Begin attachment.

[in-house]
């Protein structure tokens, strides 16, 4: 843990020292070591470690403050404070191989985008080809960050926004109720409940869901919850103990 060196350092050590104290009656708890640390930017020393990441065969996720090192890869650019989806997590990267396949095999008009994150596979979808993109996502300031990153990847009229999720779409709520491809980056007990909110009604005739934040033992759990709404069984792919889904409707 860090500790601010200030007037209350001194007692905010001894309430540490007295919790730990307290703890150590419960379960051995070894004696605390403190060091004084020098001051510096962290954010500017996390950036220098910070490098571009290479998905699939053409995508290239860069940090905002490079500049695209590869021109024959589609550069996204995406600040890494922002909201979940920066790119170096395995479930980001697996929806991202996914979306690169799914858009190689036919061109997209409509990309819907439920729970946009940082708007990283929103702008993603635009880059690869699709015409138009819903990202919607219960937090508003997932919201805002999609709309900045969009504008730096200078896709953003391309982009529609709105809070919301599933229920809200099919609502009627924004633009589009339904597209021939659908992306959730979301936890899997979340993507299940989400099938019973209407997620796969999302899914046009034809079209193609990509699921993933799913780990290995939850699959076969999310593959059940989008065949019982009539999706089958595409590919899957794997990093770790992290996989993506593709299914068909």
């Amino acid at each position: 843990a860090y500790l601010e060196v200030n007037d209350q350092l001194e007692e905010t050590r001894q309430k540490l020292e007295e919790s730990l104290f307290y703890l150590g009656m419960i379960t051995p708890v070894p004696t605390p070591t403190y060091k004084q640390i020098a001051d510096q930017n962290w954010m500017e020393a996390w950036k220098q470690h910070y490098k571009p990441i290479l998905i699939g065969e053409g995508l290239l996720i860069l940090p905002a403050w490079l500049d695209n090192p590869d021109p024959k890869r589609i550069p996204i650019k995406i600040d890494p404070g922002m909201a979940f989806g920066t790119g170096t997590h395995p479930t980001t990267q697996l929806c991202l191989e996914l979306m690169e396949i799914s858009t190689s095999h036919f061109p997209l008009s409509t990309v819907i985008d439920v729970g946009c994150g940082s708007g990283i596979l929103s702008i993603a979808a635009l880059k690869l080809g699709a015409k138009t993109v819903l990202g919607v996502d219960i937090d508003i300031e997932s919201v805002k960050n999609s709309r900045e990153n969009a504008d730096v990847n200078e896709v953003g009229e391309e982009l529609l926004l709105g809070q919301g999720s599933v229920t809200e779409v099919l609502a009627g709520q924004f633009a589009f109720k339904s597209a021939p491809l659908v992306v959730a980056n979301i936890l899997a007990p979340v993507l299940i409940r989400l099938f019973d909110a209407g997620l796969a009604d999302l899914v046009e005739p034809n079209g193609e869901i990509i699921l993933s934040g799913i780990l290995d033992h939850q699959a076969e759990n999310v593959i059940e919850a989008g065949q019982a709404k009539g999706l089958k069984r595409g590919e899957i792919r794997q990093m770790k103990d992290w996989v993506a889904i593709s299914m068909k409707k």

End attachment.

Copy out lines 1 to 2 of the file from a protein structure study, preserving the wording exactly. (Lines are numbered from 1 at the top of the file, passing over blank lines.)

[in-house]
């Protein structure tokens, strides 16, 4: 843990020292070591470690403050404070191989985008080809960050926004109720409940869901919850103990 060196350092050590104290009656708890640390930017020393990441065969996720090192890869650019989806997590990267396949095999008009994150596979979808993109996502300031990153990847009229999720779409709520491809980056007990909110009604005739934040033992759990709404069984792919889904409707 860090500790601010200030007037209350001194007692905010001894309430540490007295919790730990307290703890150590419960379960051995070894004696605390403190060091004084020098001051510096962290954010500017996390950036220098910070490098571009290479998905699939053409995508290239860069940090905002490079500049695209590869021109024959589609550069996204995406600040890494922002909201979940920066790119170096395995479930980001697996929806991202996914979306690169799914858009190689036919061109997209409509990309819907439920729970946009940082708007990283929103702008993603635009880059690869699709015409138009819903990202919607219960937090508003997932919201805002999609709309900045969009504008730096200078896709953003391309982009529609709105809070919301599933229920809200099919609502009627924004633009589009339904597209021939659908992306959730979301936890899997979340993507299940989400099938019973209407997620796969999302899914046009034809079209193609990509699921993933799913780990290995939850699959076969999310593959059940989008065949019982009539999706089958595409590919899957794997990093770790992290996989993506593709299914068909």